Grant's gazelle and young one ... southern Serengeti.

Grant's gazelle and young one ... southern Serengeti.

A few decades back from Carl Sagan …

“Memories of events late in the first year of life are not extremely rare, and there are possible examples of even earlier recollections. At age three, my son Nicholas was asked for the earliest event he could recall and he replied in a hushed tone while staring into middle distance, ‘It was red and I was very cold.’ He was born by Caesarean section. It is probably very unlikely, but I wonder whether this could just possibly be a true birth memory.”

from “Dragons of Eden”

For reasons I would never try to explain, I’ve spent an inordinate amount of time trying to comprehend what the world must look and feel like to a newborn. I was in the delivery room for the birth of my youngest son and witnessed firsthand what must have been a very rude shock to his system … to pass from the warmth and security of his mother’s womb to the bright lights and controlled climate of the operatory. He was fortunate in many ways. A platoon of expert medical technicians was on hand to receive him and he was expeditiously cleaned, swathed in blankets and placed next to an exhausted but loving mother. He was safe from immediate physical harm and, unlike Sagan’s progeny, certainly has no memory of what must have been a less than pleasant accession to life on planet earth.

A newborn animal in the wild must surely be similarly bewildered and overwhelmed in the first few minutes of life. Spilling from complete maternal darkness to the powerful sunshine and pungent African earth must be a harrowing experience indeed. I suspect that the newborn initially sees nothing but blinding white light and hears a wild cacophony of strange and incomprehensible sounds. Within seconds, however, it would feel its mother’s presence and the quest for survival would begin in earnest.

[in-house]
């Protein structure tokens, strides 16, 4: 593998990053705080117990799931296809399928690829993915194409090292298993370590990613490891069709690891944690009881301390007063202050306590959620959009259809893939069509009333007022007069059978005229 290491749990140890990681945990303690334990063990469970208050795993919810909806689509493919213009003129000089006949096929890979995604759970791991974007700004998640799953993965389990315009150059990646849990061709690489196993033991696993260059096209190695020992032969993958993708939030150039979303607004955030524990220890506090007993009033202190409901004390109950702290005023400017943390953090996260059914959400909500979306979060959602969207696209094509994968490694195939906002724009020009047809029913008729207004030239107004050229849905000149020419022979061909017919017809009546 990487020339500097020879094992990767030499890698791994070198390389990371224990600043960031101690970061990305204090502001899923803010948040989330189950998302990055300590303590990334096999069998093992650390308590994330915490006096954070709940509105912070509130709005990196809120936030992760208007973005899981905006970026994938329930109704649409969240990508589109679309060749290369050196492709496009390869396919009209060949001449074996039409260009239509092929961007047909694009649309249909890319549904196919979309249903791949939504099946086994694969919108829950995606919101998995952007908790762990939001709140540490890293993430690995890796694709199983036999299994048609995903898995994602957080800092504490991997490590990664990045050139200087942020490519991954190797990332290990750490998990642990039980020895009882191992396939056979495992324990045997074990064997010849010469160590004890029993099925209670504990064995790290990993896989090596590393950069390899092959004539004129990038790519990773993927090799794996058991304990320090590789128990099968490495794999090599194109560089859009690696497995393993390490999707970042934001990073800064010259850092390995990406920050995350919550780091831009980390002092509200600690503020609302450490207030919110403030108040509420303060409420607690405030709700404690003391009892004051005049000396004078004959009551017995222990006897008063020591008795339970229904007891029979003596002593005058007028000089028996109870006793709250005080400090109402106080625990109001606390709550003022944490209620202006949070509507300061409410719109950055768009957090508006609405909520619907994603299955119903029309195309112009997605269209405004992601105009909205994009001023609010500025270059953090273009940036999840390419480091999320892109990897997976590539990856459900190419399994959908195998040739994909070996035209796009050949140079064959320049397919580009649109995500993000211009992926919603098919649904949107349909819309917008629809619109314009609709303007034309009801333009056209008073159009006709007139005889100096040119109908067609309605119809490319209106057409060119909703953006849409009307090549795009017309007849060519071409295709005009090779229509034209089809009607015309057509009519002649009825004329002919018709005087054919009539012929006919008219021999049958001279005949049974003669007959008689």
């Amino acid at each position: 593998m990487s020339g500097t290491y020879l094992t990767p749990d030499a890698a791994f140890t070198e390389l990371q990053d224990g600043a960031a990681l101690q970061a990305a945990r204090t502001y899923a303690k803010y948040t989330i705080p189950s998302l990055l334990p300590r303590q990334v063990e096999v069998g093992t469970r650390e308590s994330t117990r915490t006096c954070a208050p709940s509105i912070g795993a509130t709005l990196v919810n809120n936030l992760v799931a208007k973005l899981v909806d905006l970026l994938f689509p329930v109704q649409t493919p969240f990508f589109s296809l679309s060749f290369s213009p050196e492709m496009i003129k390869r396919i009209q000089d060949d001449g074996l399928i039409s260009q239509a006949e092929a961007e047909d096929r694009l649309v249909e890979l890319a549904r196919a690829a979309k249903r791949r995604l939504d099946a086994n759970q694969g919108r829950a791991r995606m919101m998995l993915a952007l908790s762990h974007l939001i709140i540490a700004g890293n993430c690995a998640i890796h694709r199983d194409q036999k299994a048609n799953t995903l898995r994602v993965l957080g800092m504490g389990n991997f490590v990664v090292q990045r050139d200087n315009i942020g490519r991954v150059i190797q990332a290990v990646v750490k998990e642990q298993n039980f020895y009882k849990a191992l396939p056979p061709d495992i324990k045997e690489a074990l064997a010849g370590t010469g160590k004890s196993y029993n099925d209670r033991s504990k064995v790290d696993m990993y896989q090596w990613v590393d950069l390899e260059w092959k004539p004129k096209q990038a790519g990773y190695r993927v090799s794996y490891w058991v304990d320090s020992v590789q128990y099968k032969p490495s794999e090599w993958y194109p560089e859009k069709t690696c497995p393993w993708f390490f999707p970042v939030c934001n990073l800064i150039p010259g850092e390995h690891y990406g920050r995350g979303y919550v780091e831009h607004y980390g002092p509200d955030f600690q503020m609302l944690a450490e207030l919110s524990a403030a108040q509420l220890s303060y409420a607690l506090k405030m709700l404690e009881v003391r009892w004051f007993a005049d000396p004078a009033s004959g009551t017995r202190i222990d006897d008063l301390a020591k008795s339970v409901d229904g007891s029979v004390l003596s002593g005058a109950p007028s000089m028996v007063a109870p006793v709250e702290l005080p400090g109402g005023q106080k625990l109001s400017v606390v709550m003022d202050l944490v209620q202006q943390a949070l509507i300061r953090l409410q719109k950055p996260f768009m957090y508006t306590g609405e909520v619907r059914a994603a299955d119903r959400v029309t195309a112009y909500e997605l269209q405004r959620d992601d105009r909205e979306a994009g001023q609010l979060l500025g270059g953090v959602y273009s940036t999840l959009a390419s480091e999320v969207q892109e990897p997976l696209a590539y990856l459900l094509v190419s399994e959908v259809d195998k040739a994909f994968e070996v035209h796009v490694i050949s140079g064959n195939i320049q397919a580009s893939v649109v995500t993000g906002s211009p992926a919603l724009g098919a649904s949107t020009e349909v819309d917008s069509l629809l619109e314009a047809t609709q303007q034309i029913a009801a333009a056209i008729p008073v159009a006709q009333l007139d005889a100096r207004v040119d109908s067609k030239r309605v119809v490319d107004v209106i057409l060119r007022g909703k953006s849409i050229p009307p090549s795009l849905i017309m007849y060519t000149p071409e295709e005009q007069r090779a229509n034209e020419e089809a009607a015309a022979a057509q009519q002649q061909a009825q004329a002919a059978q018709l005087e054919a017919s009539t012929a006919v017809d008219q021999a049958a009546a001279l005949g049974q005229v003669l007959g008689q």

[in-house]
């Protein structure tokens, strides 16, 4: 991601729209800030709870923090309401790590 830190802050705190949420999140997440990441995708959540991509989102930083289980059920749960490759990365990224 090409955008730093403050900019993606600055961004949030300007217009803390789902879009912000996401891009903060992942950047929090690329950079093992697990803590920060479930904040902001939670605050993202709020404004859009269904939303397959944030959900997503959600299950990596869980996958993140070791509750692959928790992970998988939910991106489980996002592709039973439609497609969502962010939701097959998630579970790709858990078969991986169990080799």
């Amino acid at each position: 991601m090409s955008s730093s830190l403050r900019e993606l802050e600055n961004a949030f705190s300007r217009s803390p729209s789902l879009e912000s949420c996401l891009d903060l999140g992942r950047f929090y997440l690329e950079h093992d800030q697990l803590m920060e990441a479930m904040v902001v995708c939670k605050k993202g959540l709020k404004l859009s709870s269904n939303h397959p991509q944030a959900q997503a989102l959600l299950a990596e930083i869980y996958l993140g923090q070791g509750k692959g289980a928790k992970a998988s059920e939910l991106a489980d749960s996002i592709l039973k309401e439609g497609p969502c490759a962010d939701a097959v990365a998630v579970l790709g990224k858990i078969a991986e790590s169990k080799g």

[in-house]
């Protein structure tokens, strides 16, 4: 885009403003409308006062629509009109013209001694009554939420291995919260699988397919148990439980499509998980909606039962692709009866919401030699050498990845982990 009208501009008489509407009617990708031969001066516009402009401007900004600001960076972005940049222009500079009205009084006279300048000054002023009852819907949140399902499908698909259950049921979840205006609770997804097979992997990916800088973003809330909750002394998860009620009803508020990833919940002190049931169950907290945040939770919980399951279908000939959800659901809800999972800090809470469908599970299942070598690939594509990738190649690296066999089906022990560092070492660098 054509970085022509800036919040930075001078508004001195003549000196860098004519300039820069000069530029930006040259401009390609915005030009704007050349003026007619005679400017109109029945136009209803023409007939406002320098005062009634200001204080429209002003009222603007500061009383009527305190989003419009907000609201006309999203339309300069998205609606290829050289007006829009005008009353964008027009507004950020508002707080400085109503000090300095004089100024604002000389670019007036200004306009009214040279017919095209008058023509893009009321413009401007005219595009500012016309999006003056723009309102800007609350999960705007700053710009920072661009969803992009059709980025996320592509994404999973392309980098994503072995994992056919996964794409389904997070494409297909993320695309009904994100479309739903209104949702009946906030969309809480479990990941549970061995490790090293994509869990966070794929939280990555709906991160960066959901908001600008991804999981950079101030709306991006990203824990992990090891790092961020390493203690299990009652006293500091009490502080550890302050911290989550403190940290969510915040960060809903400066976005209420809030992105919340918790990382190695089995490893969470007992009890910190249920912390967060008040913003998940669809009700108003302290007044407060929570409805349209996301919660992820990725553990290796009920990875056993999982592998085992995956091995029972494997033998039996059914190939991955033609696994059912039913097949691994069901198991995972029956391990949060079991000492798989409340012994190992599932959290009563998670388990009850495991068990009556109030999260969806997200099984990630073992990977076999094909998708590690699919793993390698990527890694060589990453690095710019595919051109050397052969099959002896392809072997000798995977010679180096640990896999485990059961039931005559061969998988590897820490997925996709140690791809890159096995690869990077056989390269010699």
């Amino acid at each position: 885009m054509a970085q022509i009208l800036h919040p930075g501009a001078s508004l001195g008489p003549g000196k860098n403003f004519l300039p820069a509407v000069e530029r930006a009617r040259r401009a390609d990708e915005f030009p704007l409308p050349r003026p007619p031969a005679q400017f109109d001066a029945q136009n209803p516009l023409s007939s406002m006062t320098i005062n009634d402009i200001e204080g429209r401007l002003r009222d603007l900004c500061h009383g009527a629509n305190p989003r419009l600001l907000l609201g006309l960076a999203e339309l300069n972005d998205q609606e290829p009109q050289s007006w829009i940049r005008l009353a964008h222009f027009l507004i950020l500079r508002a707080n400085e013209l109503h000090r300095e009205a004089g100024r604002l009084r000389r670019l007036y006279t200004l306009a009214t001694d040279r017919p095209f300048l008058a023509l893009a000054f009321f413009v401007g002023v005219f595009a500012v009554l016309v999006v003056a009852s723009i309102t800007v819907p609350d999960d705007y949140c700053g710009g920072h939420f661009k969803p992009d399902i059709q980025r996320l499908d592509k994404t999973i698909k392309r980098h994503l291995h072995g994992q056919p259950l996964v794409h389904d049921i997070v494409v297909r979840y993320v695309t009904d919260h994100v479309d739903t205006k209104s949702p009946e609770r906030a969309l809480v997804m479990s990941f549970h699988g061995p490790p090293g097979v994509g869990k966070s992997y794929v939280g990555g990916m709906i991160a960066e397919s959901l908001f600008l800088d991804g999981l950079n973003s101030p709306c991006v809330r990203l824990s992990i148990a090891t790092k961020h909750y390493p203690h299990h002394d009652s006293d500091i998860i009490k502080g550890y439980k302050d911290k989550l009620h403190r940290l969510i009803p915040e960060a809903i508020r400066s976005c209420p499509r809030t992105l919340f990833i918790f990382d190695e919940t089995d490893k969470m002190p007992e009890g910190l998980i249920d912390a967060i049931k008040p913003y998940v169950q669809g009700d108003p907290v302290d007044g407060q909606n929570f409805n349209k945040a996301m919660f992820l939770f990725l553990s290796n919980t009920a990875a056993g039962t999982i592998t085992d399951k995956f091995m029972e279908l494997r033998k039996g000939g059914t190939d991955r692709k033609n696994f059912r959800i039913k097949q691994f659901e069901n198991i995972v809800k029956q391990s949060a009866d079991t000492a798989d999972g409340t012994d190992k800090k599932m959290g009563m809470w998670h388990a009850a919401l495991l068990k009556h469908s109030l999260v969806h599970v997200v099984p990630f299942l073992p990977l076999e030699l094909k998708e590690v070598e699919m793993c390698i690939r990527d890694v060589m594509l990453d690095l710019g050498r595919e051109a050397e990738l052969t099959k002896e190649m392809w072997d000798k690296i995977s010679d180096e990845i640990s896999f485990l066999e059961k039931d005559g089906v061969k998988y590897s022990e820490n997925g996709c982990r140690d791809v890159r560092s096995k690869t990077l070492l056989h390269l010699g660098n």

An impala mother welcomes her daughter, just minutes old, to South Luangwa, Zambia and the world.

An impala mother welcomes her daughter, just minutes old, to South Luangwa, Zambia and the world.

Just beginning to try the new legs ... hope they work.

Just beginning to try the new legs ... hope they work. Notice the colors in the area mother selected for delivery ... a near perfect match to camouflage the newborn.

So far so good ... looking for Mom's teat.  This series of photos was taken by my son Joe.  One of the most special of many precious moments I've witnessed in the wild.

So far so good ... looking for Mom's teat. This series of photos was taken by my son Joe. One of the most special of many precious moments I've witnessed in the wild.

Unlike human offspring, animals born on the savanna are at risk for their very lives from the instant of their arrival. In addition to the inherent difficulties of adjusting to a new and hostile environment, a newborn’s challenges are compounded by the existence of other species that would view it as a quick and easy meal. Consequently, each animal has evolved protective mechanisms for the very young, but the effectiveness of these strategies varies widely from one species to the next.

The baby elephant is certainly vulnerable to lion attack, but the strength and size of its family are formidable obstacles against any and all potential predators. An elephant mother, aggressively supported by sisters and matriarch, is a determined and fearless protectress. This unique combination of family, size, strength and maternal love is usually sufficient to convince a hungry lioness to search for easier prey. For these reasons, elephant youngsters have a much higher survival rate than most species.

Elephant family steadying a new arrival.  The little guy was having difficulty navigating the uneven ground, but he had much love and help from a supportive family.

Elephant family steadying a new arrival. The little guy was having difficulty navigating the uneven ground, but he had much love and help from a supportive family.

More Amboseli elephants ... notice who's tucked away under the legs of the larger animals.

More Amboseli elephants ... notice who's tucked away under the legs of the larger animals.